While it is easy to get POA and other legal forms online, sometimes utilizing an attorney is worth the cost/effort. Not all POA's are created equal...in my case, my mother, my aunt and myself all have established living trusts for ourselves. Each of us has a POA that is executable ONCE WE SIGNED IT. Another words, no one has to declare me "incapacitated" before they can act as my POA (in my case, my daughter). While this may seem "scary" for some people, in our case (where we trust our appointee fully) that they don't have to take the extra steps (and often futile) to be declared "incapacitated".
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I'm wondering why you want to buy life insurance for someone who's 84 years old? Naturally, insurance is cheaper the younger and healthier you are when you buy it. For your grandmother, insurance would, of course, be crazily expensive.

If you go to Legal Zoom, or one of the other do-it-yourself law sites, they often have a 'try it' offer where you can get the first form free. I used a POA from Legal Zoom and. when I later visited a lawyer for another matter, she gave it her blessing as covering all the bases. Be advised that, when you're filling out the form on line, it has LOTS of options. Each is accompanied by an explanation. Be sure to read them thoroughly.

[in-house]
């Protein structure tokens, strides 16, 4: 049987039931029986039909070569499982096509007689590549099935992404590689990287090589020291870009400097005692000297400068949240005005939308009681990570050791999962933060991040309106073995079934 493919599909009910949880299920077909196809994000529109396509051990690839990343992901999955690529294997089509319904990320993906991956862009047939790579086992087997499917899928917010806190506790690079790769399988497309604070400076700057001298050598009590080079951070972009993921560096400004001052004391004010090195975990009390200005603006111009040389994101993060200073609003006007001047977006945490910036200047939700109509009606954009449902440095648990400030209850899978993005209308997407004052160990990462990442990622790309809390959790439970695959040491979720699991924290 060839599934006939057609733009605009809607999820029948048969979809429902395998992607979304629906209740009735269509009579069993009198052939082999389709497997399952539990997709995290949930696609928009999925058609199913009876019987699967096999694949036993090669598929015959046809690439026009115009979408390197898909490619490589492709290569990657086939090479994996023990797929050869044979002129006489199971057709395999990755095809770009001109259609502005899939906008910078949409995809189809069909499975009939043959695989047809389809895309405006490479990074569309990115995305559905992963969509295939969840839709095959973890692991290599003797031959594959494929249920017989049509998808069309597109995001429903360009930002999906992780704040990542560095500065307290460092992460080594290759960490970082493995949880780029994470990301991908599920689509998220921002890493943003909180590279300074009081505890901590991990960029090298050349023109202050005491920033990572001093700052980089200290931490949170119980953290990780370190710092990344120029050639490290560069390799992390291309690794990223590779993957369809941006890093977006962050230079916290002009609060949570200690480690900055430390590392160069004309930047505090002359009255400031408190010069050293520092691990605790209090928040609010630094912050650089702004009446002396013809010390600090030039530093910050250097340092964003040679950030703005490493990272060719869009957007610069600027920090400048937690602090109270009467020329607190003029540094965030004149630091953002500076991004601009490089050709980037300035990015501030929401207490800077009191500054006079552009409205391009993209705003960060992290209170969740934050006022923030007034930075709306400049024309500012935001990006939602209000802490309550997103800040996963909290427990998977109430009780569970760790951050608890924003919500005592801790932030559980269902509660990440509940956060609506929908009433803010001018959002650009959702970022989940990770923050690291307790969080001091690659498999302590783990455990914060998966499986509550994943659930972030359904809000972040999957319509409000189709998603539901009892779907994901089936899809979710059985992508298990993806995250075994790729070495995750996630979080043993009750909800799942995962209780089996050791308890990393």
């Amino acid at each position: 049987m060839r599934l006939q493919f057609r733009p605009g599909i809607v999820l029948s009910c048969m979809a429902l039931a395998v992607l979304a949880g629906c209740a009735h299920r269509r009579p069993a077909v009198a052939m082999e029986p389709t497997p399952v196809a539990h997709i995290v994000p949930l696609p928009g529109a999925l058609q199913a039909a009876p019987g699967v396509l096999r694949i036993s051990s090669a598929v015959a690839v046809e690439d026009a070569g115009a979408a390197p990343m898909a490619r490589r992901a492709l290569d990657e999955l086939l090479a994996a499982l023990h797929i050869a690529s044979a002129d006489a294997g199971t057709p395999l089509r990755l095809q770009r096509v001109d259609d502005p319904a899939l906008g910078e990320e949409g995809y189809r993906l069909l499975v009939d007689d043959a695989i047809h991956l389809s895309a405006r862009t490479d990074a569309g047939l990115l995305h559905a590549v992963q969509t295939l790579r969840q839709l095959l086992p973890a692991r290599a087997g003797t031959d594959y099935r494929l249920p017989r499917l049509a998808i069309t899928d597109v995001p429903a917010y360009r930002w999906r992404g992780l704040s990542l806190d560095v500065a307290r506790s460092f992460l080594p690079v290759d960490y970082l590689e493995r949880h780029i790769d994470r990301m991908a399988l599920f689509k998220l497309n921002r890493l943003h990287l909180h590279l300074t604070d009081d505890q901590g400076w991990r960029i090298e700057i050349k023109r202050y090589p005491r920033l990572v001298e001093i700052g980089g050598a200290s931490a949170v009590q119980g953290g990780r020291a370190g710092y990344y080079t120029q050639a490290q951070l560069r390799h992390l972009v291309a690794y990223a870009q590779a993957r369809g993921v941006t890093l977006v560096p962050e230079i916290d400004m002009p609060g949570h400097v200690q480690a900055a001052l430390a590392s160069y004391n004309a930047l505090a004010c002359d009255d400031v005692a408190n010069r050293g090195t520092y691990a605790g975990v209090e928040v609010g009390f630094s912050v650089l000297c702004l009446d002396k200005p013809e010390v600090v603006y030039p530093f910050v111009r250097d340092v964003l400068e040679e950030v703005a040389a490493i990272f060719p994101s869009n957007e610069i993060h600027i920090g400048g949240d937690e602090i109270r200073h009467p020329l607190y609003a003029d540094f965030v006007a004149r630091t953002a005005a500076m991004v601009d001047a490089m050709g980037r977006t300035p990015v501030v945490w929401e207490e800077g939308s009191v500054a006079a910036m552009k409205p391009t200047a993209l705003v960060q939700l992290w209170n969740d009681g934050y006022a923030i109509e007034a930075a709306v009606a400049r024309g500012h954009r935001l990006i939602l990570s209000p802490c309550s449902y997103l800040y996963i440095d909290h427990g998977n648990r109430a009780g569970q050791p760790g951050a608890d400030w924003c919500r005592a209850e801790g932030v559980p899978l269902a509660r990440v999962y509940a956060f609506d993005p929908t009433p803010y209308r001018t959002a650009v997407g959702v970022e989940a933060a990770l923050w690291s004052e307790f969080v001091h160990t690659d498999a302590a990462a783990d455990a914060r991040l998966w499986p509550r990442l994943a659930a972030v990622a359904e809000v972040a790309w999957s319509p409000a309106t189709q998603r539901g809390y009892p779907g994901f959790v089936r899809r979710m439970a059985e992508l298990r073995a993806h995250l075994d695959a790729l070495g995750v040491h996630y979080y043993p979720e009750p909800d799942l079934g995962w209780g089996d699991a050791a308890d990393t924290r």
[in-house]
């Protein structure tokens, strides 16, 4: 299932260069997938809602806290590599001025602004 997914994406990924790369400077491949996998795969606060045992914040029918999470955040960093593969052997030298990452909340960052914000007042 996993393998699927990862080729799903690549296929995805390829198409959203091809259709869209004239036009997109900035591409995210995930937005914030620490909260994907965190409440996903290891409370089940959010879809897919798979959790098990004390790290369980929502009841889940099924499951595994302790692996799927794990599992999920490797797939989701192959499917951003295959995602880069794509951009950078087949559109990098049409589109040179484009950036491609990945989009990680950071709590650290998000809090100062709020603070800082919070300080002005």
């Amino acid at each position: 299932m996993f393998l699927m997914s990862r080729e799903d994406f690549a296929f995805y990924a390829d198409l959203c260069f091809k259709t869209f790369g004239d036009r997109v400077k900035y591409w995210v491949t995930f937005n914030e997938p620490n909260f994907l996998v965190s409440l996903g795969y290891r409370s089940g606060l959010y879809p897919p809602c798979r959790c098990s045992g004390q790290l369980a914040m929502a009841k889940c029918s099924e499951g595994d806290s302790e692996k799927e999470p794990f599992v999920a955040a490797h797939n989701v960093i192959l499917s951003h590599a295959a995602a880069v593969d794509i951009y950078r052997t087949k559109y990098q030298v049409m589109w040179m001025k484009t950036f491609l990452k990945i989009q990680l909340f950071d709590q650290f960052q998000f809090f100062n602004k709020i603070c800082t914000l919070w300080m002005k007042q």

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I have a couple friends who helped me write up a POA for my Mother and Mother-in-law several years ago. One friend was a legal secretary and the other was a notary. My POAs cover medical and financial and I didn't need an attorney. All I needed was a notary, so check around with local notaries because, many have fabricated their own documents and they just fill in the blanks. So, your only problem it seems is getting her to sign it. If she does not have insurance and you don't have the money for a funeral, some cities and/or states will cremate your loved-one for a minimal fee, or for free in some instances. You should talk to someone in the coroner's office for information. There is also the Catholic Life Services and other Church organizations that will help people when needed. I think one of the other posts has info on where you can get blank forms or you can google just about anything these days. Good Luck!